Tuesday, July 7, 2009
Do Records Equal Greatness?
Roger Federer’s recent move past Pete Sampras in the tennis record books and the readiness by many to label Federer the “greatest men’s tennis player of all-time” begs the question of whether true greatness can really be measured through records-held.
Every sport has at least one iconic statistic or record. Whether it is the baseball career home run record, career passing and rushing yardage records in football, most major championships in golf, or most points scored in basketball, there are some numbers that are coveted and cherished.
However, in many cases the players who hold these coveted records are not the same players regularly in the conversation when discussing the “greatest player of all-time” in that particular sport.
Plus, as the nature and style of games change over time. Some statistics become easier, or more difficult, to accomplish, thus making it even more difficult to compare eras.
Let’s first look at basketball. There is little argument that Michael Jordan was the best player ever to play the game.
Yet, he ranks only third in career points scored. Kareem Abdul-Jabbar, who was a great NBA center for 20 years, but whose name rarely comes up in conversations about the best players ever, holds that record.
Instead, Jordan, Oscar Robertson (11th), Jerry West (18th), Wilt Chamberlain (fourth), Larry Bird (29th) and Magic Johnson (66th) are among the players generally regarded as being better than Kareem.
Perhaps no record in sports evokes a greater emotional response than the record for most career home runs in Major League Baseball.
Emotions (both positive and negative) were peaked in 1973 and 1974 when Hank Aaron pursued and eventually passed Babe Ruth for the all-time home run record.
Similarly, when Barry Bonds moved past Aaron in 2007, many baseball purists believed that the alleged use of performance drugs by Bonds was just cause for ignoring his statistical accomplishment.
Yet, while the baseball world has grown to appreciate Aaron and his accomplishments, he has never really been considered to be on the shortlist for the “greatest player of all-time.”
Instead, that conversation usually includes the man he passed for the record, Ruth, as well as one of Aaron’s contemporaries Willie Mays. Others including Ted Williams, Joe DiMaggio and Ty Cobb are often mentioned before you get to Aaron when looking at the best of all-time.
The discrepancy between greatness and holding a record is even more distinguishable when looking at the single-season home run record.
In 1961, Roger Maris hit 61 home runs to pass Babe Ruth for the single season record. It was a mark that stood for 37 years until being passed by three players (Mark McGwire, Sammy Sosa and Barry Bonds) who all have been accused of using performance-enhancing drugs.
For that reason, many consider Maris to still be the legitimate record holder. Yet, Maris will never be considered one of the great players of all-time and, in fact, isn’t even a member of the Baseball Hall of Fame.
Tennis is a sport where situations in different eras make it very difficult to truly be able to use records as the determining factor for deciding who might be the “greatest of all-time.”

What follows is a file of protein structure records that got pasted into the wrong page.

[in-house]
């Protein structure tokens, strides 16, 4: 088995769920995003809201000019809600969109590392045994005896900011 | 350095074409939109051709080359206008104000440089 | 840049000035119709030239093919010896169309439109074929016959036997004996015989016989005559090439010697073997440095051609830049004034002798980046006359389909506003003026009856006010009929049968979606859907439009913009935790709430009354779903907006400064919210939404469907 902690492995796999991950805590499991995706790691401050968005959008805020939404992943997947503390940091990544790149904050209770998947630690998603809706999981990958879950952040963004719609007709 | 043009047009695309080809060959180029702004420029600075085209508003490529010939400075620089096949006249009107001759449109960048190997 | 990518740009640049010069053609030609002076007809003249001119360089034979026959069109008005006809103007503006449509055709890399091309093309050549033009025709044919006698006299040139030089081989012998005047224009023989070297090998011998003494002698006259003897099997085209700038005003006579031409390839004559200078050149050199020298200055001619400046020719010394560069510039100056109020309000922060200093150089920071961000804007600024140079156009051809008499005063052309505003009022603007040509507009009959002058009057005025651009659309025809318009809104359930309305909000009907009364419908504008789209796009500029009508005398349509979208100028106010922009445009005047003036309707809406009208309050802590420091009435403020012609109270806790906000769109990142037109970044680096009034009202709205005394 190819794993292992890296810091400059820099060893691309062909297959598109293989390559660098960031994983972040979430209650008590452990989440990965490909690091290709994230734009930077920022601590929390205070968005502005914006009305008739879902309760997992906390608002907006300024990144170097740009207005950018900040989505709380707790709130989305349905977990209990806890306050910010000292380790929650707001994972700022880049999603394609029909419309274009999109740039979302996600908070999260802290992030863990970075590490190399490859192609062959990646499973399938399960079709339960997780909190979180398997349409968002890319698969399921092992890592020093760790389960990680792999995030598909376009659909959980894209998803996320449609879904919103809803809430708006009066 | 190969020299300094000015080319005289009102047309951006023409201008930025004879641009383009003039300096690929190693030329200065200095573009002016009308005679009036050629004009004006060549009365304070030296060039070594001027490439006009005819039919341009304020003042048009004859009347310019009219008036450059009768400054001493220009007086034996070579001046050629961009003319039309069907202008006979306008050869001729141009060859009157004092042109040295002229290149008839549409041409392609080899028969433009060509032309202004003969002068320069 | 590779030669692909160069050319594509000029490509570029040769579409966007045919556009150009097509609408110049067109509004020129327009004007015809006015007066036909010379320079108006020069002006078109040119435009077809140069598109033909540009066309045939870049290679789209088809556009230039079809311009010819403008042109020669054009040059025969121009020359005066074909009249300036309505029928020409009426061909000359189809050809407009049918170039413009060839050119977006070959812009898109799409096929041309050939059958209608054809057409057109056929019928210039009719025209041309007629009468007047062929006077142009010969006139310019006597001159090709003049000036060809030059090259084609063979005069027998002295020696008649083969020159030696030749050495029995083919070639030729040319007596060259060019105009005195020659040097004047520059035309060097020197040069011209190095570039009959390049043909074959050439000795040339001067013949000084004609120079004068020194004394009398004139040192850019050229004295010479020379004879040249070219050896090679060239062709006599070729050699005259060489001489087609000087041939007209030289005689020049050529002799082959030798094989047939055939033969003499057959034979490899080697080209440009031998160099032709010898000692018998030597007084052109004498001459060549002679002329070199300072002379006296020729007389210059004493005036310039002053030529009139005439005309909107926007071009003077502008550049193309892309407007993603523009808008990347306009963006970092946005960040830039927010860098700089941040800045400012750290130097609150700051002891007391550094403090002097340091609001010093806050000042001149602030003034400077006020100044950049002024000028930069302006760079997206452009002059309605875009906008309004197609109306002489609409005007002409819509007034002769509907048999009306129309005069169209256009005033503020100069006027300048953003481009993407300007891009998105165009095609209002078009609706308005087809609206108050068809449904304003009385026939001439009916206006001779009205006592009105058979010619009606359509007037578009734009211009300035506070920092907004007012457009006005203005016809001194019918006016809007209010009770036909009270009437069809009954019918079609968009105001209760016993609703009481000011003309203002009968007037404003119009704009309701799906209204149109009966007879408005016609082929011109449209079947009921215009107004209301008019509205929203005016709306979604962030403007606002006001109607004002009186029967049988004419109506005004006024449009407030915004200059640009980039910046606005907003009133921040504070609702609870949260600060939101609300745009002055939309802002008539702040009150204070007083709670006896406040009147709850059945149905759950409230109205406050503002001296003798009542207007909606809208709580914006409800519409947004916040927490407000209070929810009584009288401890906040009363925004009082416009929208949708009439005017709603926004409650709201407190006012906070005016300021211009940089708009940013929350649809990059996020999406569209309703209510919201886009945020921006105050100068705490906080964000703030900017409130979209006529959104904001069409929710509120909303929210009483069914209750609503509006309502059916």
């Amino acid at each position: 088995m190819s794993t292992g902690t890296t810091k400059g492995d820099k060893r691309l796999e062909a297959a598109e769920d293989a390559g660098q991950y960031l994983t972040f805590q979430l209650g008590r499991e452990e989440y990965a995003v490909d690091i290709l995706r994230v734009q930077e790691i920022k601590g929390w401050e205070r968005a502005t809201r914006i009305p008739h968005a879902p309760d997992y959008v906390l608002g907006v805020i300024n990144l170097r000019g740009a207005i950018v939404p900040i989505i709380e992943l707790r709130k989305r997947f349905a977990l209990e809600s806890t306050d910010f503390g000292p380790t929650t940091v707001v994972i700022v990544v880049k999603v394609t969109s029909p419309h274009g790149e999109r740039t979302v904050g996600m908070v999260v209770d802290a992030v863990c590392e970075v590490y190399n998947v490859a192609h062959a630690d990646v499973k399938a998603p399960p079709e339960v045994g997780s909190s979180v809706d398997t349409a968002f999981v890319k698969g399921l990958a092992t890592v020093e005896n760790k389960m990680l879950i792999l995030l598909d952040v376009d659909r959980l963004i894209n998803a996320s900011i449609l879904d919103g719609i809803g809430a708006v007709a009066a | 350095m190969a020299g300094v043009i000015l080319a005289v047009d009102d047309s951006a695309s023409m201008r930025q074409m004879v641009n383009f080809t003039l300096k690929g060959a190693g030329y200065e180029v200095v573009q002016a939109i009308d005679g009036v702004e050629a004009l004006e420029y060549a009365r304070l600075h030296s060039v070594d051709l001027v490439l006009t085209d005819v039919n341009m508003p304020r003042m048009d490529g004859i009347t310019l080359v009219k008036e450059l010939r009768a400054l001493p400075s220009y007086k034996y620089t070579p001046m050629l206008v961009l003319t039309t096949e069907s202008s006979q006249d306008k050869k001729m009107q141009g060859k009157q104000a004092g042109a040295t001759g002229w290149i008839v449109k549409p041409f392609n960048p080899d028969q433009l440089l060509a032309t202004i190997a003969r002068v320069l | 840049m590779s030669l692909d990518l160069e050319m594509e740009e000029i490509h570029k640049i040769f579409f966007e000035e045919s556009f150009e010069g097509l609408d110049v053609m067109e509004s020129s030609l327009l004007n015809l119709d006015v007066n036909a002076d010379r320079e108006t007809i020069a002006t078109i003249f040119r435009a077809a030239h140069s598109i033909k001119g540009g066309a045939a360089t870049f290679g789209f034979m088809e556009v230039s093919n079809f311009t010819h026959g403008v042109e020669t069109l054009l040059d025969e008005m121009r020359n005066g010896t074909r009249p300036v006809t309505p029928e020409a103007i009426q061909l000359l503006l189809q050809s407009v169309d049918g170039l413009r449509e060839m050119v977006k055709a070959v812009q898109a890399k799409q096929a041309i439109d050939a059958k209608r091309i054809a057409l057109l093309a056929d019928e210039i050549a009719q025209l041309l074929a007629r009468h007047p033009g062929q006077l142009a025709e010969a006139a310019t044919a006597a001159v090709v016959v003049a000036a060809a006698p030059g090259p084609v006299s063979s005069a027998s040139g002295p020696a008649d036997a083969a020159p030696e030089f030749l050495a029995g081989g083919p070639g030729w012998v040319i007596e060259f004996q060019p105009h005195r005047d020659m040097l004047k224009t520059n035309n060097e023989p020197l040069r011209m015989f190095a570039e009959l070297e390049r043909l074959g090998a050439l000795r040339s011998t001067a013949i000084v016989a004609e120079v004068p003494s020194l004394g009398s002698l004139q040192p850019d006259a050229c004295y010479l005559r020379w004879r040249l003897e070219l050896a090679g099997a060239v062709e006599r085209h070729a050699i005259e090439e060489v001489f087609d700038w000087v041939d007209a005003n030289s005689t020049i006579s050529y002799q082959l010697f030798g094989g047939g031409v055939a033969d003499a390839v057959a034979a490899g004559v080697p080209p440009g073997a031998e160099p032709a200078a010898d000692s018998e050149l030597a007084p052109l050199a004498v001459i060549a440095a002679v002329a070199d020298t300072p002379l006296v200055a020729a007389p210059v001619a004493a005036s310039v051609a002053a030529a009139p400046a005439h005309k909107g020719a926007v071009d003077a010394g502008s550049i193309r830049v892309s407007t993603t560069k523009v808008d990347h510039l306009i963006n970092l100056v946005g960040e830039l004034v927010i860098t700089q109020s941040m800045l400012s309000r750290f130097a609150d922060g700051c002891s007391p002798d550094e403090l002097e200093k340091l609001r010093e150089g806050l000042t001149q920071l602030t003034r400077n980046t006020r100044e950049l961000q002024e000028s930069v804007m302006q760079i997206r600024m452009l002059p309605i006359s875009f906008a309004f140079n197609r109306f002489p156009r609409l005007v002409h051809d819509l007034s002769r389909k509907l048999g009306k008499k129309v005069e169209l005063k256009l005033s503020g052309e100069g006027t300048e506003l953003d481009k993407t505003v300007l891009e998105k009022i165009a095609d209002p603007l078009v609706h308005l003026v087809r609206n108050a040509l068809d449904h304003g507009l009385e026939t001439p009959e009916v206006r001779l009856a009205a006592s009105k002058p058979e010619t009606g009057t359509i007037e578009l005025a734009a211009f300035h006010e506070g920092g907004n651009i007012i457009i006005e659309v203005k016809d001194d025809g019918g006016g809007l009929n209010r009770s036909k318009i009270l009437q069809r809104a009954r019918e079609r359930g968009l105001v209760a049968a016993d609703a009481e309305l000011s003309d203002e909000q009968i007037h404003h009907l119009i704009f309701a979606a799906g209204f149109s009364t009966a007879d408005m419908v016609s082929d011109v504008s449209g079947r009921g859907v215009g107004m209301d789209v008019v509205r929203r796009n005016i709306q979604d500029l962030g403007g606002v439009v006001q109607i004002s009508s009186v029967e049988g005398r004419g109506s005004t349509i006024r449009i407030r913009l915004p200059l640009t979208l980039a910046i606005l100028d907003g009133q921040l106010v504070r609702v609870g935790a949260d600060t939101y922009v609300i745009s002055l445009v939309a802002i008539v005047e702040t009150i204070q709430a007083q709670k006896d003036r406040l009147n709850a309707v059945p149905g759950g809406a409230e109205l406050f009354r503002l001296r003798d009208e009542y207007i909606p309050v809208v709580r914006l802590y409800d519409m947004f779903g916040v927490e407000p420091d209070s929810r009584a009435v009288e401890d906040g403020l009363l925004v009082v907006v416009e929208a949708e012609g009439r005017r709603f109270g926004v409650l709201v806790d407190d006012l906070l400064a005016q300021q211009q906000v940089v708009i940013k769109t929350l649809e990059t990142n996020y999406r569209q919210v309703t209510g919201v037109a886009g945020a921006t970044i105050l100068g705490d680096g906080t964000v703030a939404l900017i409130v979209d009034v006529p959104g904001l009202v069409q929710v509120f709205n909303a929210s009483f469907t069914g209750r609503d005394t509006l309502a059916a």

Prior to 1968, the four “Grand Slam” tournaments—Australian, French, Wimbledon and U.S. Championships—allowed only amateurs to participate.
Because of that restriction, many great tennis players who chose to earn a living playing professionally were unable to play in the most prestigious tournaments in the sport during some of their prime years.
Australian Rod Laver won six grand slam titles as an amateur between 1960 and 1962. In 1962 he claimed all four championships.
Laver was 24-years old when he turned pro after the 1962 season and did not play in any of the four majors again for five years–until he was nearly 30-years old.
When professionals were allowed to participate in the majors in 1968, Laver won the Wimbledon title. The next year, during which he turned 31, he became the only player in the open era to earn all four grand slam titles in the same calendar year.
He finished his career with 11 grand slam titles.
Federer, who will turn 28 the day before Laver turns 71 in early August, has earned 10 of his 15 grand slam titles since turning 24.
Considering that Laver was ranked as the number one player in the world from 1964 until 1970, it is very likely that had he participated in the 20 major championships held between 1963 and 1967 he would have claimed enough victories to easily put the record for grand slam victories well out of the reach of Federer, Pete Sampras or any of the other players in the open era.
Another factor that makes it deceiving to use major championships as the true judge of tennis greatness is that for many years it was not uncommon for top players to skip one or more of the grand slam tournaments.
Bjorn Borg, who won 11 grand slam tournaments in his career, played in the Australian Open only once. Jimmy Connors, who claimed eight grand slam titles, appeared in the tournament twice, winning the championship in 1974 and reaching the finals in 1975.
The reality is that while we seem to have a great obsession with being able to label someone the “greatest of all-time,” that determination is really only subjective.
We will never be able to accurately judge players from one era with those of another in a manner that accounts for all the variables that change over time.
Whether it is equipment, medical treatment, conditioning, style of play, ease of travel, or significance of events and numbers, circumstances are different from one era to another in all sports.
So, rather than worrying about which player might be the “greatest of all-time,” maybe we should instead enjoy the moment and appreciate the fact that all sports have been blessed with many great stars who all keep us watching.